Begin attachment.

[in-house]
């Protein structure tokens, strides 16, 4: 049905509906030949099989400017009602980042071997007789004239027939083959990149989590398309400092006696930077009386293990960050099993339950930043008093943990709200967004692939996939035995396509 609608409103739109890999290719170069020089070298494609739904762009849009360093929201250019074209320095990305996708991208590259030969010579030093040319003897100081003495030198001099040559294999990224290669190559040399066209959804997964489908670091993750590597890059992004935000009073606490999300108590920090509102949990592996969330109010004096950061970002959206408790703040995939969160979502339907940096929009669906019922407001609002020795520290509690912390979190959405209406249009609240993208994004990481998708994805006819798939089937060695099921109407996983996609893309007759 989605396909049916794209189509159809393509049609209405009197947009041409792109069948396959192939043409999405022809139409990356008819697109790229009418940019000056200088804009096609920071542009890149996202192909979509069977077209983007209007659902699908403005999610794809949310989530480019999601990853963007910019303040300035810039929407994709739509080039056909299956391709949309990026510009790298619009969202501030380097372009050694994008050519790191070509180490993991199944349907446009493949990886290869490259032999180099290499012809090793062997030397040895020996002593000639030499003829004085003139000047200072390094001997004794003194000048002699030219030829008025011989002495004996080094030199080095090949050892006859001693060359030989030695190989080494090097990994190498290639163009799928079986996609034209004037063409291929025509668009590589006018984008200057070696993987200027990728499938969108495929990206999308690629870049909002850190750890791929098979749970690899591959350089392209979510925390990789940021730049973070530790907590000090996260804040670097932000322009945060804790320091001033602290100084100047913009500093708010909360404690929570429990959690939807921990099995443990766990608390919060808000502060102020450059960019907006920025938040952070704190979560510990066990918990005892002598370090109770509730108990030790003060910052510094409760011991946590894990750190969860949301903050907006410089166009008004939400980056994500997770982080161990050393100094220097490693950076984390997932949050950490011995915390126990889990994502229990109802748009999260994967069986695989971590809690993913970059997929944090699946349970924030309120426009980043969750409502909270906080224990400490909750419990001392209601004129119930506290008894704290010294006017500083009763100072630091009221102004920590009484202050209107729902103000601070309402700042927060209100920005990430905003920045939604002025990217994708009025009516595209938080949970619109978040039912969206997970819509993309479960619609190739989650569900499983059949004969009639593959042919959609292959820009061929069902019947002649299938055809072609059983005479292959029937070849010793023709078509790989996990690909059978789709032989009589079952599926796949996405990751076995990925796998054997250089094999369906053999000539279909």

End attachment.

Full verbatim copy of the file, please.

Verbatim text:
[in-house]
């Protein structure tokens, strides 16, 4: 049905509906030949099989400017009602980042071997007789004239027939083959990149989590398309400092006696930077009386293990960050099993339950930043008093943990709200967004692939996939035995396509 609608409103739109890999290719170069020089070298494609739904762009849009360093929201250019074209320095990305996708991208590259030969010579030093040319003897100081003495030198001099040559294999990224290669190559040399066209959804997964489908670091993750590597890059992004935000009073606490999300108590920090509102949990592996969330109010004096950061970002959206408790703040995939969160979502339907940096929009669906019922407001609002020795520290509690912390979190959405209406249009609240993208994004990481998708994805006819798939089937060695099921109407996983996609893309007759 989605396909049916794209189509159809393509049609209405009197947009041409792109069948396959192939043409999405022809139409990356008819697109790229009418940019000056200088804009096609920071542009890149996202192909979509069977077209983007209007659902699908403005999610794809949310989530480019999601990853963007910019303040300035810039929407994709739509080039056909299956391709949309990026510009790298619009969202501030380097372009050694994008050519790191070509180490993991199944349907446009493949990886290869490259032999180099290499012809090793062997030397040895020996002593000639030499003829004085003139000047200072390094001997004794003194000048002699030219030829008025011989002495004996080094030199080095090949050892006859001693060359030989030695190989080494090097990994190498290639163009799928079986996609034209004037063409291929025509668009590589006018984008200057070696993987200027990728499938969108495929990206999308690629870049909002850190750890791929098979749970690899591959350089392209979510925390990789940021730049973070530790907590000090996260804040670097932000322009945060804790320091001033602290100084100047913009500093708010909360404690929570429990959690939807921990099995443990766990608390919060808000502060102020450059960019907006920025938040952070704190979560510990066990918990005892002598370090109770509730108990030790003060910052510094409760011991946590894990750190969860949301903050907006410089166009008004939400980056994500997770982080161990050393100094220097490693950076984390997932949050950490011995915390126990889990994502229990109802748009999260994967069986695989971590809690993913970059997929944090699946349970924030309120426009980043969750409502909270906080224990400490909750419990001392209601004129119930506290008894704290010294006017500083009763100072630091009221102004920590009484202050209107729902103000601070309402700042927060209100920005990430905003920045939604002025990217994708009025009516595209938080949970619109978040039912969206997970819509993309479960619609190739989650569900499983059949004969009639593959042919959609292959820009061929069902019947002649299938055809072609059983005479292959029937070849010793023709078509790989996990690909059978789709032989009589079952599926796949996405990751076995990925796998054997250089094999369906053999000539279909």